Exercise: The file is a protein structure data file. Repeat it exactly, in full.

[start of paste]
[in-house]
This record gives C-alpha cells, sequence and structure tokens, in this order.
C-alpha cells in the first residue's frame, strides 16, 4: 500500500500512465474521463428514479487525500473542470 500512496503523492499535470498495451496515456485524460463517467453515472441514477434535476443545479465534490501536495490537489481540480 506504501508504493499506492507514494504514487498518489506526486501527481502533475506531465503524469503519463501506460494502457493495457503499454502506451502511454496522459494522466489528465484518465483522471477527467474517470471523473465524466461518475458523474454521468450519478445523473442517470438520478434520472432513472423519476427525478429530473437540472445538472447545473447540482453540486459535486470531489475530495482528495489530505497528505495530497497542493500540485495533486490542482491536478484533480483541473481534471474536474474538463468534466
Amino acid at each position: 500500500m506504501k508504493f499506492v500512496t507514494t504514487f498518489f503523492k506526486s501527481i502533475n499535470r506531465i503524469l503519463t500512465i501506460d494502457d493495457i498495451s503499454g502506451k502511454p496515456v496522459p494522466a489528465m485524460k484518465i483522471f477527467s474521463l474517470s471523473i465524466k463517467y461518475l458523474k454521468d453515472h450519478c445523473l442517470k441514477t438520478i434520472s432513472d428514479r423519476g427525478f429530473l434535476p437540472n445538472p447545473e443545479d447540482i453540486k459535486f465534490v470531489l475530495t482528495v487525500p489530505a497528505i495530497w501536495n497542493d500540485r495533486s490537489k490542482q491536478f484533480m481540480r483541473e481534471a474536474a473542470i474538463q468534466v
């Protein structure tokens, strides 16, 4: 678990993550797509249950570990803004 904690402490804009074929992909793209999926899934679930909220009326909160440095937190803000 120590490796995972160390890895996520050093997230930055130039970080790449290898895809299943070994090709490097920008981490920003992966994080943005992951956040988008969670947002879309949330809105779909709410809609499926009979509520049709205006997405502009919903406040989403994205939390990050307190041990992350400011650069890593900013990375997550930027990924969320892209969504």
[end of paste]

[in-house]
This record gives C-alpha cells, sequence and structure tokens, in this order.
C-alpha cells in the first residue's frame, strides 16, 4: 500500500500512465474521463428514479487525500473542470 500512496503523492499535470498495451496515456485524460463517467453515472441514477434535476443545479465534490501536495490537489481540480 506504501508504493499506492507514494504514487498518489506526486501527481502533475506531465503524469503519463501506460494502457493495457503499454502506451502511454496522459494522466489528465484518465483522471477527467474517470471523473465524466461518475458523474454521468450519478445523473442517470438520478434520472432513472423519476427525478429530473437540472445538472447545473447540482453540486459535486470531489475530495482528495489530505497528505495530497497542493500540485495533486490542482491536478484533480483541473481534471474536474474538463468534466
Amino acid at each position: 500500500m506504501k508504493f499506492v500512496t507514494t504514487f498518489f503523492k506526486s501527481i502533475n499535470r506531465i503524469l503519463t500512465i501506460d494502457d493495457i498495451s503499454g502506451k502511454p496515456v496522459p494522466a489528465m485524460k484518465i483522471f477527467s474521463l474517470s471523473i465524466k463517467y461518475l458523474k454521468d453515472h450519478c445523473l442517470k441514477t438520478i434520472s432513472d428514479r423519476g427525478f429530473l434535476p437540472n445538472p447545473e443545479d447540482i453540486k459535486f465534490v470531489l475530495t482528495v487525500p489530505a497528505i495530497w501536495n497542493d500540485r495533486s490537489k490542482q491536478f484533480m481540480r483541473e481534471a474536474a473542470i474538463q468534466v
């Protein structure tokens, strides 16, 4: 678990993550797509249950570990803004 904690402490804009074929992909793209999926899934679930909220009326909160440095937190803000 120590490796995972160390890895996520050093997230930055130039970080790449290898895809299943070994090709490097920008981490920003992966994080943005992951956040988008969670947002879309949330809105779909709410809609499926009979509520049709205006997405502009919903406040989403994205939390990050307190041990992350400011650069890593900013990375997550930027990924969320892209969504």